Cabra, Spain isn’t the sort of place you’d visit unless you had a reason. Brian and I are here because we have a friend who lives in Cabra teaching English. She has a two-bedroom apartment that she graciously opened up to us for a few days.
Cabra is an hour and a half drive from the nearest large town of Malaga. The people here are no-frills. They stare open-mouthed and unabashedly at this foreigner in florescent shoes because, even with a population of 20,000, everybody knows everybody in Cabra.
The residents of this small town are deeply committed to their siesta and it feels post-apocalyptic here between the hours of noon and three. But that’s why I like Cabra. It’s a proper Spanish town.
Runners and bikers are everywhere in Spain, in the big cities and small villages alike. From what I’ve witnessed the Spanish like to run between 8pm and 10pm– in the hours after work and before dinner. I’m still used to my morning running routine so I often have the sidewalks and bike paths all to my lonesome.
Why don’t you come along with me on my run through Cabra, Spain this morning?
I lace up the brand new running shoes that I purchased in Granada. Unfortunately the only color available in my size was day-glow yellow.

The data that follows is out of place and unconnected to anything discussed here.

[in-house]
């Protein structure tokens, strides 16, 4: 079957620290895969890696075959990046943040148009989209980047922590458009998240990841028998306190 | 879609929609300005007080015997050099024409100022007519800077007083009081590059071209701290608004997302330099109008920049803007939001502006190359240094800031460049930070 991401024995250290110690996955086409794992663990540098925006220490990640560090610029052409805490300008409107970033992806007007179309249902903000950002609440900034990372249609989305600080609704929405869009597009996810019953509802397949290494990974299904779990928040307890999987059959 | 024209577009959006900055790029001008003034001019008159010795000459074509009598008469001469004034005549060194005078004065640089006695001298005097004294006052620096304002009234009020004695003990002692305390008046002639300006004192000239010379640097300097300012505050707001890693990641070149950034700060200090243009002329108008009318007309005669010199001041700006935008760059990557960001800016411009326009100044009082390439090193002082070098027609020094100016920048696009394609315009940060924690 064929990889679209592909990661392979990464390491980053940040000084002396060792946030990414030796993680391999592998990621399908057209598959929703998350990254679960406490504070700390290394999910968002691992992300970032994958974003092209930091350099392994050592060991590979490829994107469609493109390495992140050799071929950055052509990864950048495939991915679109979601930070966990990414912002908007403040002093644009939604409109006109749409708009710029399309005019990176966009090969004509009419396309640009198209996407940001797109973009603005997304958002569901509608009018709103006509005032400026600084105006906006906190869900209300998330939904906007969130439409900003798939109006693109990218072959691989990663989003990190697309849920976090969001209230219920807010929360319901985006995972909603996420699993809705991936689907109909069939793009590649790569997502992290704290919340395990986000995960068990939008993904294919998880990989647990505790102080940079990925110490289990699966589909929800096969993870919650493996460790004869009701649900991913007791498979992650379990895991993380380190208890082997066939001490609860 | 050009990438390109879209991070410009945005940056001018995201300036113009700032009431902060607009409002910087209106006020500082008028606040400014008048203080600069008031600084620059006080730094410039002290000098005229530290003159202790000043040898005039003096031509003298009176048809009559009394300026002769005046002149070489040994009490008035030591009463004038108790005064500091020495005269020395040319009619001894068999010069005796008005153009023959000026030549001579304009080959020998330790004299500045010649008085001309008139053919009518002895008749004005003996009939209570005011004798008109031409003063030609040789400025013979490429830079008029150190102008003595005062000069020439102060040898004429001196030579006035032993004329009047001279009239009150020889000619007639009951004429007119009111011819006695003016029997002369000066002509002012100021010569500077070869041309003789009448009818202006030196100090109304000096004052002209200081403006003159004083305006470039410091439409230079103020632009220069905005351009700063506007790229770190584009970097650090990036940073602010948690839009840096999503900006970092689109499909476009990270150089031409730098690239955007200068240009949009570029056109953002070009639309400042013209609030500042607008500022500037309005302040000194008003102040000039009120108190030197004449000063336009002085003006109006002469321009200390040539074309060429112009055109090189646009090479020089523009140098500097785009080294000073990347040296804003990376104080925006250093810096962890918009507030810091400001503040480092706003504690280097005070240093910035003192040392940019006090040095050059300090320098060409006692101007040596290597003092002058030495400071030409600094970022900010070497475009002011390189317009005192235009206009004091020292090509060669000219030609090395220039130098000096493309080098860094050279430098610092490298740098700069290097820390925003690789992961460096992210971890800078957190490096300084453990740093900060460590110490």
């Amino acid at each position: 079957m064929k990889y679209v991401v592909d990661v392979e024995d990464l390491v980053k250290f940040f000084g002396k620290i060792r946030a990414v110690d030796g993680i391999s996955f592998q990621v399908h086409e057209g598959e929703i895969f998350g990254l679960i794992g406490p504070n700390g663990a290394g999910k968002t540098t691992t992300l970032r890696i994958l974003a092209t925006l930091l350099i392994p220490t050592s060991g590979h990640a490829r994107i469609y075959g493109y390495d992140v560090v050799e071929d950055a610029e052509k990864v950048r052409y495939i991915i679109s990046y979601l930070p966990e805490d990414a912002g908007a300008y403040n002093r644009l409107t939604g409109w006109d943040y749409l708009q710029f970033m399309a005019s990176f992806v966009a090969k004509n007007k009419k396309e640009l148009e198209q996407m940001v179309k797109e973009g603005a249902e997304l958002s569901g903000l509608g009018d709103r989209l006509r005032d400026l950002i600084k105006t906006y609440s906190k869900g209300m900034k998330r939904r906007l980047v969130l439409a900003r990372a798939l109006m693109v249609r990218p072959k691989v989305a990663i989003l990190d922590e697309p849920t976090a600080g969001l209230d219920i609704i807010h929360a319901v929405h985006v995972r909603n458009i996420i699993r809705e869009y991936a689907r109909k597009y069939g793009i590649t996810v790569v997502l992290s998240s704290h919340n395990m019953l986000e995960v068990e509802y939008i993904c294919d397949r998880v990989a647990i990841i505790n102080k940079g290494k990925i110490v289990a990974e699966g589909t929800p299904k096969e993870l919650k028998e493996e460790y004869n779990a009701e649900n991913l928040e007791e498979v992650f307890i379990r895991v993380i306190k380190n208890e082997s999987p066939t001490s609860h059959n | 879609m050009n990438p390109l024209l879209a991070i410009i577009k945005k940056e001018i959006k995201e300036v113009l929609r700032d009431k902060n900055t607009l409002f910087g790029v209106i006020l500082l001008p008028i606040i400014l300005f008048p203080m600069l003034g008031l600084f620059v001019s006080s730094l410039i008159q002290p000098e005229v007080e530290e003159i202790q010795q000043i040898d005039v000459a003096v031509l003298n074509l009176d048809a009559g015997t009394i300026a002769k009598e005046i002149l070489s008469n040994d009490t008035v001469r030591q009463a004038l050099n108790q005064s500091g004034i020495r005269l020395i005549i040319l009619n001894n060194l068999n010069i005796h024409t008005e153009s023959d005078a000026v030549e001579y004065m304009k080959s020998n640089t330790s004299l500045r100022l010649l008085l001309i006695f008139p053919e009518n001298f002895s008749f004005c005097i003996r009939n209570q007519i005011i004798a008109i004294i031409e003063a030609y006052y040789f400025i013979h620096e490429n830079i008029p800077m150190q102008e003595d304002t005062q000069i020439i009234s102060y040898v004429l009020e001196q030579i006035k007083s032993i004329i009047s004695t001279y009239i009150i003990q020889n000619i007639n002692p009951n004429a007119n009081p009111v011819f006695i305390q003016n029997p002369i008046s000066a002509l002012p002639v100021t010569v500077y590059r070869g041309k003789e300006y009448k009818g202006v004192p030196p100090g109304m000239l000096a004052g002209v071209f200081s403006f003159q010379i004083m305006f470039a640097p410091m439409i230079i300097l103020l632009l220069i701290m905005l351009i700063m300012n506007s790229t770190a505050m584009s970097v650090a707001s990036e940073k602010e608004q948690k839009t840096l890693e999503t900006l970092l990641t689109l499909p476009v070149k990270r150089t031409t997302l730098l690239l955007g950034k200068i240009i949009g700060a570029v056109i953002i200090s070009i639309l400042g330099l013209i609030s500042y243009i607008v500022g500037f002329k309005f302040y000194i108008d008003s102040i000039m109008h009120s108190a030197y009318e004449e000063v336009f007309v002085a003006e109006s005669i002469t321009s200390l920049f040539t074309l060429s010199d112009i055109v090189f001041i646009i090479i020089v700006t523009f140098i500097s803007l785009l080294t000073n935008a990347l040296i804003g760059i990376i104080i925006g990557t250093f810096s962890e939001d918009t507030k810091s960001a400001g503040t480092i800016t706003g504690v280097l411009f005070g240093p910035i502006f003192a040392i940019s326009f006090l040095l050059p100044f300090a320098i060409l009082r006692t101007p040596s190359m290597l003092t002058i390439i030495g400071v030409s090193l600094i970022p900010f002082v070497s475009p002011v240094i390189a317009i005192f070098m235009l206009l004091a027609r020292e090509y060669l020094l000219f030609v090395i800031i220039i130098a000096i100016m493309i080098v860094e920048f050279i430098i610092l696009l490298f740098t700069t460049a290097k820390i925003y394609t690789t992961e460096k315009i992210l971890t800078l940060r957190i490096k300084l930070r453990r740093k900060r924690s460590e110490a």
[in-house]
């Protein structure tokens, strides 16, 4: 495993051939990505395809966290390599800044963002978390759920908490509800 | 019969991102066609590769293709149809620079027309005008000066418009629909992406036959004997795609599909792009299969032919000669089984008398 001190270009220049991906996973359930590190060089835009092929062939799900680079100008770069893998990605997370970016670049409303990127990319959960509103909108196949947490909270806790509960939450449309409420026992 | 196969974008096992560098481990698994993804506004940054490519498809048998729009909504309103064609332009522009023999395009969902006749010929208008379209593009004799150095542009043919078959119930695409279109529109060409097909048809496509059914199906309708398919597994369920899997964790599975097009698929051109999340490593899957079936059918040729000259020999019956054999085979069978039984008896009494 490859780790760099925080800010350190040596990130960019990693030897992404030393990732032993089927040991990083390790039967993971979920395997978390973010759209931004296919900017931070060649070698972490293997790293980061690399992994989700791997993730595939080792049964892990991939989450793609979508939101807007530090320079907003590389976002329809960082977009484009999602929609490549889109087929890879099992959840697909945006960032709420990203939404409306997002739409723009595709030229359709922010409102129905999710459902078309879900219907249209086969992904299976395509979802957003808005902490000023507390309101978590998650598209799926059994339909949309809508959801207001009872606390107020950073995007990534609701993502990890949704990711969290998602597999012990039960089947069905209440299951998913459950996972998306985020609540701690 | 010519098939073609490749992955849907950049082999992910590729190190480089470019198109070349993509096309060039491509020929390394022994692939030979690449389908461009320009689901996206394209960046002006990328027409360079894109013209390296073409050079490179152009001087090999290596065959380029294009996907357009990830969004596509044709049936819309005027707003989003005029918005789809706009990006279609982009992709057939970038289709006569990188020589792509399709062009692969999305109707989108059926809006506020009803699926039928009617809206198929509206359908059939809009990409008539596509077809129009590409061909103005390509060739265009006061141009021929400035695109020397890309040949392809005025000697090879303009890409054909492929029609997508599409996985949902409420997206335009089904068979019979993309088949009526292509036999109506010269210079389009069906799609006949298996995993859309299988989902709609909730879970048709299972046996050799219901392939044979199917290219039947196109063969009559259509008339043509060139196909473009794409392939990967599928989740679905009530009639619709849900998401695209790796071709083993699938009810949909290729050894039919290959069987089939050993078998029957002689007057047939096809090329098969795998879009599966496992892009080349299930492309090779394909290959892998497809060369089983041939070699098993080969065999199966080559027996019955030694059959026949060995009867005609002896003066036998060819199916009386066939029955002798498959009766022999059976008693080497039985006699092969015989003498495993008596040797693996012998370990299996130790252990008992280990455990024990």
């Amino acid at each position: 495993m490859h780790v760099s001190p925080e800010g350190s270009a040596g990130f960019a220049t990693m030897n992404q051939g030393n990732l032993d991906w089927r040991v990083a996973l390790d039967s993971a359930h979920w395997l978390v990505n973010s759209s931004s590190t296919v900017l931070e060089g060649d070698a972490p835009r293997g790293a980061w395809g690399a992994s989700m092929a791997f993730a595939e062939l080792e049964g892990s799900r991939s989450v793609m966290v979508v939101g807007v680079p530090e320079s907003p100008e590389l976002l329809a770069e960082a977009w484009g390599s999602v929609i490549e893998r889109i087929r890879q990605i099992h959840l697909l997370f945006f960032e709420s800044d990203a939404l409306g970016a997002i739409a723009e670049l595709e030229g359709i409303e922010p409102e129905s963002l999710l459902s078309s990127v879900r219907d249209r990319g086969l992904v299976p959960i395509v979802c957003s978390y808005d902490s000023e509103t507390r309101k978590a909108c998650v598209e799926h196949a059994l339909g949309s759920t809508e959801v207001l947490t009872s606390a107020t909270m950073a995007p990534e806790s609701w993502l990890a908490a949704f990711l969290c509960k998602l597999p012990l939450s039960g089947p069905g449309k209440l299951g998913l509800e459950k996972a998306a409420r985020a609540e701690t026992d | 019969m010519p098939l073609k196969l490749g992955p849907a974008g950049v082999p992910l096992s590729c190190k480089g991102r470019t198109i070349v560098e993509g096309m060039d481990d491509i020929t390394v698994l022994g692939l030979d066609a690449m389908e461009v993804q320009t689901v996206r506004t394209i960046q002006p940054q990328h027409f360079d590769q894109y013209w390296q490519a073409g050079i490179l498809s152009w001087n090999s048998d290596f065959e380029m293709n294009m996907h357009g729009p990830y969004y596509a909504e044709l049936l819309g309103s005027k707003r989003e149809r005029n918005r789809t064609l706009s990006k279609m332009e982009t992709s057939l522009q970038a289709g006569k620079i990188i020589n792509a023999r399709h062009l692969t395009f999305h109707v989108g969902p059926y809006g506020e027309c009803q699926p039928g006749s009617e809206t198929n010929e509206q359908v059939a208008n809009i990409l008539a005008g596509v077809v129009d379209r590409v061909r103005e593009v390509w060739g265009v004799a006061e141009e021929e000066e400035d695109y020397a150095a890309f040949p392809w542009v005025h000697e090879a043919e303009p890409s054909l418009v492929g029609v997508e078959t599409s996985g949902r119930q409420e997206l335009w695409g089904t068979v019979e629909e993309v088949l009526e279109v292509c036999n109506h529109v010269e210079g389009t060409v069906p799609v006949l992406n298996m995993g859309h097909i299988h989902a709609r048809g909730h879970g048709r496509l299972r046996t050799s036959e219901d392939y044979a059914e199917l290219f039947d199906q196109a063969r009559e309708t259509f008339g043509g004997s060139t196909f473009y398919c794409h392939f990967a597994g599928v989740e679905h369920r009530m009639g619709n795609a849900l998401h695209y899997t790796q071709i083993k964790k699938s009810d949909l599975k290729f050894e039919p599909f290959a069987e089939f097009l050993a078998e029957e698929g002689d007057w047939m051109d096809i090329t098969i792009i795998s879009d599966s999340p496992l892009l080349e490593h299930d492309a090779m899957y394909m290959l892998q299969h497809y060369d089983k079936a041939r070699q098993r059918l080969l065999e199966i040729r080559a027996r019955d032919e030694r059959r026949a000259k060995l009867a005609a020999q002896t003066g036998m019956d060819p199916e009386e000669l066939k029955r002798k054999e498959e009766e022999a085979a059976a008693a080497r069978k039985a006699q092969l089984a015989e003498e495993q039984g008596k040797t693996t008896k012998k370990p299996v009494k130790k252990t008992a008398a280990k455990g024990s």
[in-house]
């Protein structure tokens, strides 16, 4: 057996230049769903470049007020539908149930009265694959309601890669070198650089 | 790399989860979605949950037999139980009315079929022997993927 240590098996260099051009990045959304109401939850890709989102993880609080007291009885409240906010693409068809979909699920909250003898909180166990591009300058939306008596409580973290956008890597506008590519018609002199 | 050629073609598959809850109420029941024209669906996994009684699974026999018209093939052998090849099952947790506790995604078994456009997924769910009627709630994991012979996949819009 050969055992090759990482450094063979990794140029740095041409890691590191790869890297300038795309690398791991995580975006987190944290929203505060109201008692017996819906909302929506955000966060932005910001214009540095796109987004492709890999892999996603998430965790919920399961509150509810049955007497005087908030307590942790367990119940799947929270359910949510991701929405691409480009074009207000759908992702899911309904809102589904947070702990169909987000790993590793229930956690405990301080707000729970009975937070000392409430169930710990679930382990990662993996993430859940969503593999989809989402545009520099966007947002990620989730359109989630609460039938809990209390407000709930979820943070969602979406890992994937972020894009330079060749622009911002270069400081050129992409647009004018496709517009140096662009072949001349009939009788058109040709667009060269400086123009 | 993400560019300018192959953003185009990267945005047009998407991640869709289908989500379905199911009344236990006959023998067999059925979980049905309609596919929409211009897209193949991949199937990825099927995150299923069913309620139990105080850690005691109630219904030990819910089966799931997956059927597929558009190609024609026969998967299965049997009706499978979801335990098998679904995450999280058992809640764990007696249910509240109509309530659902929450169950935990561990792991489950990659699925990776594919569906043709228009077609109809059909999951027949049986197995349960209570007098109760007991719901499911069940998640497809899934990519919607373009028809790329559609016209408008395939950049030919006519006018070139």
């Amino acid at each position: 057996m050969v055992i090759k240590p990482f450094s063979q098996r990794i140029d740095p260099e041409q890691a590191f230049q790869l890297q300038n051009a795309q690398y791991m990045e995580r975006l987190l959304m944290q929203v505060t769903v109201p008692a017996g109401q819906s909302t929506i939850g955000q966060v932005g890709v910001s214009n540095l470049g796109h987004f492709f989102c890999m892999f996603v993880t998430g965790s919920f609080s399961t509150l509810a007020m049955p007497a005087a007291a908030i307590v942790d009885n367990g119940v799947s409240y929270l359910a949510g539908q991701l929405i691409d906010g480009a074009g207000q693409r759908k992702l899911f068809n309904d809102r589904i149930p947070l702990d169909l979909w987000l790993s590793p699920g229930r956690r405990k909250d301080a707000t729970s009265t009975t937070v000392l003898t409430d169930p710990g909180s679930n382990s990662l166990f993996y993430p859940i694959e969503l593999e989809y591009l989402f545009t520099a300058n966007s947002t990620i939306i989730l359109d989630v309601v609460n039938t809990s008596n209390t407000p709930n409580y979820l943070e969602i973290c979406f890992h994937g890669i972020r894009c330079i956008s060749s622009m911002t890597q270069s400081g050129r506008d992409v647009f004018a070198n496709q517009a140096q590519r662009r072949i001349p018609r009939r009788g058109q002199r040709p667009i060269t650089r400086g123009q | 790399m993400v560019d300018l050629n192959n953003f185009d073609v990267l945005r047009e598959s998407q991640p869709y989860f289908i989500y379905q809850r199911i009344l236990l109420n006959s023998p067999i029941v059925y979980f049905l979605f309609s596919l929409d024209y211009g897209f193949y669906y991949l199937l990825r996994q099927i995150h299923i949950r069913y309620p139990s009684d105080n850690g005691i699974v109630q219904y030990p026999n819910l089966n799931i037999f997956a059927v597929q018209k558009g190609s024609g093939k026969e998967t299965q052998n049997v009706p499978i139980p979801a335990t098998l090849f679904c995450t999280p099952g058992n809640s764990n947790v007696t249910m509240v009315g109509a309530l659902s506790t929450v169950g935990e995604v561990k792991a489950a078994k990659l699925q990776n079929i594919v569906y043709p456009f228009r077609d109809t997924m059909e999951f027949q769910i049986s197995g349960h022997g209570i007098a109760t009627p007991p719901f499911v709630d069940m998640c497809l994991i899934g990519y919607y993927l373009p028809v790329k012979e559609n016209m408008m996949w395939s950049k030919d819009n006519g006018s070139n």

And then I step outside of the apartment doors and onto one of Cabra’s skinny streets.
I turn left through the main square where groups of elderly men and women gossip on benches,
and run down the main shopping corridor where women push baby carriages and school kids kick soccer balls off of the exterior walls of the church.
At the edge of town I turn left through the park lined with chairs and outdoor cafes.
I run down the street that leads out of town and past this tiny dog that has been guarding this corner each day since I arrived in Cabra.
One mile later I’ve arrived at the entrance of Cabra’s Fuente Del Rio park.
I run through the park and up this small hill
and onto this path that is popular with Spain’s many cyclists and runners.
I follow the path as it stretches it’s way past olive trees and out of town
and then I stop to stretch because, ahem, it’s been quite awhile since I’ve been running.
The view up here overlooks all of Cabra. It’s beautiful.
See what I mean?
But I can’t stay here forever. So I turn around and head back down the path towards Cabra.
I run out of the park and through one of Spain’s beloved round-abouts. Brian’s favorite new road trip phrase is, “when in doubt, round-about!”
Then I run back down the street and past the little dog still guarding her corner.
Then I turn down the street that the local Dia grocery store is on.
I stop to consider picking up some bread and avocado.
But decide to do my grocery shopping later. So I run back through the town square and down the street that leads to the apartment.
An hour later I’m showered and seated at an outdoor cafe imbibing my daily dose of cafe con leche.
I love starting my day with a run.
Thanks for coming along with me.
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